TFS Reports–Unleash them with PowerPivot

A long time ago I wrote a blog series about writing Custom Reports for Team Foundation Server. As you may or may not know, Team Foundation Server comes with a powerful reporting solution. A relational TFS Warehouse and a Data Cube which contains the aggregated and historical data.

In my previous posts I talked about how to set up a model so you can easily use the TFS Warehouse without breaking the model. I came up with an extra database called Tfs_Warehouse_Extensions that contains views, which in their turn query the TFS Warehouse, making it easier to build a reusable reporting model.

The previous post can be found here:

I also wrote a post on how reports or output can help you drive your ALM implementation (see here).

Back then I was heavily using SQL Server Reporting Services (SSRS) to build reports. Lately I got some reporting questions which I could not answer by SSRS. It was simply too hard. I decided to dive a bit into Excel PowerPivot and I must say…….I am hooked!

PowerPivot

PowerPivot is an add-in for Excel that can either be downloaded for Excel 2010 or be “switched on” in Excel 2013.

Once you enabled PowerPivot, You will see a nice tab in your Ribbon.

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The great thing and main advantage of PowerPivot over SSRS is that you can bring in data from different sources and then easily combine this data. From the combined data you can create Pivot Tables and Charts which can be sliced and diced at will.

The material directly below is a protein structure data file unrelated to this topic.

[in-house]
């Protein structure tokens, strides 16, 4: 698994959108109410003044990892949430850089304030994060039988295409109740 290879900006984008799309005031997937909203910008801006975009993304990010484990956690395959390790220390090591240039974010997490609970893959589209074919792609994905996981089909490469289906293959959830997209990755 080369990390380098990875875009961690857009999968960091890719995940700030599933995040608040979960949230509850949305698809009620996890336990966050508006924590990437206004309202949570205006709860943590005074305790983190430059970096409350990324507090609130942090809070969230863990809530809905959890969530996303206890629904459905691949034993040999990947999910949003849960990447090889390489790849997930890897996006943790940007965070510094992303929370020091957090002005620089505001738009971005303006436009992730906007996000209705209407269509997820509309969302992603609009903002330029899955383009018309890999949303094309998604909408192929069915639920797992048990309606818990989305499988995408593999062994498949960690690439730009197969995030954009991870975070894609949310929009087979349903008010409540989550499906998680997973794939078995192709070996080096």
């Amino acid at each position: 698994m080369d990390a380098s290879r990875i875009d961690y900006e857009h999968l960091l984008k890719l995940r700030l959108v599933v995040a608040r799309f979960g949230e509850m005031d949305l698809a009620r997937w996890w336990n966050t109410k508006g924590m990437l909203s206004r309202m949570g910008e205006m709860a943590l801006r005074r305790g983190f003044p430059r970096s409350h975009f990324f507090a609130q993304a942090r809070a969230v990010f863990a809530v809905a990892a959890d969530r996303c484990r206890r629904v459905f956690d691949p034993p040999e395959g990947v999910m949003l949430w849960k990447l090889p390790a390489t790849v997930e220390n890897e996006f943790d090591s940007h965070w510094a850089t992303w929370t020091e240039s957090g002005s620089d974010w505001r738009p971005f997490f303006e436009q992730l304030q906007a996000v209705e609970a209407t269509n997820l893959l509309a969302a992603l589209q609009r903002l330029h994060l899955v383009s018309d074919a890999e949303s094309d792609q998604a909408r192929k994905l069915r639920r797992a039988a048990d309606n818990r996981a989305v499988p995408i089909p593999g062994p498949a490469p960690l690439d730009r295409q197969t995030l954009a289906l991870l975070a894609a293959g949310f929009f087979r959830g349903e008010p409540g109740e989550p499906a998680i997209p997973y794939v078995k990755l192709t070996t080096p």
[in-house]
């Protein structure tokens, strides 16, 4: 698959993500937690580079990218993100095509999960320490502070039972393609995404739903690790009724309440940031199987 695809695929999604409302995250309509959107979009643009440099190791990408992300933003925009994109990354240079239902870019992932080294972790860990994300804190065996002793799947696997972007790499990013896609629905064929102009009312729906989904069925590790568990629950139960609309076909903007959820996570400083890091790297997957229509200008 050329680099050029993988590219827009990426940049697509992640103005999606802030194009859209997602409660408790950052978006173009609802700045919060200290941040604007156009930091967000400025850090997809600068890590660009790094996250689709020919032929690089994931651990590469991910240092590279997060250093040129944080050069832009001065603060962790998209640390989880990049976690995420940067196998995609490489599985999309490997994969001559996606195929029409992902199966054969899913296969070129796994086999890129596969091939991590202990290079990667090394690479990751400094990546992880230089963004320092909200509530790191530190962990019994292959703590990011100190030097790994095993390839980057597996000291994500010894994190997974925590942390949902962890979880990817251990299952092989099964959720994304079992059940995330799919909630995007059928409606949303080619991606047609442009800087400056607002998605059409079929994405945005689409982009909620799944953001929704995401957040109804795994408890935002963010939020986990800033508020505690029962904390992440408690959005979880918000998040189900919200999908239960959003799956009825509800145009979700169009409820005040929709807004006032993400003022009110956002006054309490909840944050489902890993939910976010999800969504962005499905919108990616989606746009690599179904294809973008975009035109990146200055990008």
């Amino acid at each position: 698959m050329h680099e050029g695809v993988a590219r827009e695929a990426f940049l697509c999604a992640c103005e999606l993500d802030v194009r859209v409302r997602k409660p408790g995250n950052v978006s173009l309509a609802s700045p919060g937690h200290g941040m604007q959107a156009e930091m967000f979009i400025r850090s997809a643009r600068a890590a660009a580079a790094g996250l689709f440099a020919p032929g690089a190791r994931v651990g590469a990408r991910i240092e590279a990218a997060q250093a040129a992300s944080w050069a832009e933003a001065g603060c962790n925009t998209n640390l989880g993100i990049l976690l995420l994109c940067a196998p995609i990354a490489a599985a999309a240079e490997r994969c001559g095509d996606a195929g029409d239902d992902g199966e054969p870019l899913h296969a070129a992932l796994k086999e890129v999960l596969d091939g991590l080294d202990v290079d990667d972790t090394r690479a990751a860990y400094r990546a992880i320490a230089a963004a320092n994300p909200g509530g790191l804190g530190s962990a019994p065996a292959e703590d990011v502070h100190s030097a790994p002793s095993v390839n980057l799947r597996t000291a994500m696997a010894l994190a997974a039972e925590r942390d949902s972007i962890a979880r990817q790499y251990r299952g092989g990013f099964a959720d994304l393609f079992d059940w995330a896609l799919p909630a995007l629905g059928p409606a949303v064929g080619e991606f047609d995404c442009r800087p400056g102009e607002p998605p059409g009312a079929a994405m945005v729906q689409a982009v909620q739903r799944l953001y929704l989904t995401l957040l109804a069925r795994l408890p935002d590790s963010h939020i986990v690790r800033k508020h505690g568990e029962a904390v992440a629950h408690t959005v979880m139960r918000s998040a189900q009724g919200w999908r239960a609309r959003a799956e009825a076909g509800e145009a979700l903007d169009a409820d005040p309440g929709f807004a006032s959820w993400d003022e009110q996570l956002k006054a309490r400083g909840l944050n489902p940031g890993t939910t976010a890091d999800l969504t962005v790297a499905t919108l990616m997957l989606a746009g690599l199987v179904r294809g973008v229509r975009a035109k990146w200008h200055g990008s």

Because the data is first downloaded to Excel and must be manually refreshed, the creation and usage of charts and tables is fast and snappy, allowing people that uses them to easily slice, dice, switch and view their data.

The challenge

Lately I needed to create more and more reports that combined data from the TFS Warehouse (SQL Relational) and the cube. For example, I wanted to show remaining work per sprint start and end date.

Remaining work per date is easy. It can be pulled out of the TFS Cube instantly. But there is now way to see the start and end date of a sprint. It is simply not in the cube. We must pull this information from the relational warehouse. This is something that SSRS is not good at. The only way to do it in SSRS is create a Lookup function in the dataset, which evaluates each row. when there is 3 years of data, many teams and iterations and many work items, this is not acceptable when it comes to performance.

So, I tried this in PowerPivot and it worked. Let me walk you through an example where I want to get remaining work per start date of a sprint per area (or team).

Build the Data Model

So, let’s first create our data model in PowerPivot. Open Excel and navigate to the PowerPivot Tab. Click Manage (see picture above) and you are transferred to the Data Model.

First we need to create a Connection to the TFS Cube an build our query.

image

Connect to the Analysis Cube from the menu, Choose the TFS_Analysis database, and choose Design to build your MDX Query.

Build your query by choosing the work item dimension and drag the following fields to the design surface

  • Date
  • Area Path
  • Iteration Path
  • Remaining Work

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When you are done, click OK. PowerPivot is now populated with Cube Data.

Same goes for the relational Query. I want to have a list of sprints including start and end date. I created a view for this in my Tfs_Warehouse_Extensions that contains this query. Surely you can connect to the Tfs_warehouse directly as well.

CREATE VIEW [dbo].[vw_AllIterations]
AS
SELECT  
i.IterationGUID
,i.ParentIterationGUID
,i.IterationPath
,i.IterationName 
,i.StartDate as SprintStartDate
,i.FinishDate as SprintEndDate 
,p.ProjectNodeName as ProjectName
FROM Tfs_Warehouse.dbo.DimIteration i
INNER JOIN Tfs_Warehouse.dbo.DimTeamProject p 
ON Convert(varchar(255),p.ProjectNodeGUID) = i.ProjectGUID
INNER JOIN Tfs_Warehouse.dbo.vDimIterationOverlay ito 
ON ito.IterationSk = i.IterationSK